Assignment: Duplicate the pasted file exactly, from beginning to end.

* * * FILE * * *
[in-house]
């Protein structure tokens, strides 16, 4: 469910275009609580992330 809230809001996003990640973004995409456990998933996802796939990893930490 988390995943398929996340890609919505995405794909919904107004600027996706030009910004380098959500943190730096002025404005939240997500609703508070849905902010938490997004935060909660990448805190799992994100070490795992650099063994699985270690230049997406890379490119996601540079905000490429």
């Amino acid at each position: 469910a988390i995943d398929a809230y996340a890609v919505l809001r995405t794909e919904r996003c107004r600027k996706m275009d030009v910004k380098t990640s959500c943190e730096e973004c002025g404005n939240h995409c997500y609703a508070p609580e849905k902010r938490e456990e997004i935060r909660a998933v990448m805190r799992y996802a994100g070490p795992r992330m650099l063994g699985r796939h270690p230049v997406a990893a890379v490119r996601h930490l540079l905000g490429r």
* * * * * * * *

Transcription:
[in-house]
């Protein structure tokens, strides 16, 4: 469910275009609580992330 809230809001996003990640973004995409456990998933996802796939990893930490 988390995943398929996340890609919505995405794909919904107004600027996706030009910004380098959500943190730096002025404005939240997500609703508070849905902010938490997004935060909660990448805190799992994100070490795992650099063994699985270690230049997406890379490119996601540079905000490429």
């Amino acid at each position: 469910a988390i995943d398929a809230y996340a890609v919505l809001r995405t794909e919904r996003c107004r600027k996706m275009d030009v910004k380098t990640s959500c943190e730096e973004c002025g404005n939240h995409c997500y609703a508070p609580e849905k902010r938490e456990e997004i935060r909660a998933v990448m805190r799992y996802a994100g070490p795992r992330m650099l063994g699985r796939h270690p230049v997406a990893a890379v490119r996601h930490l540079l905000g490429r």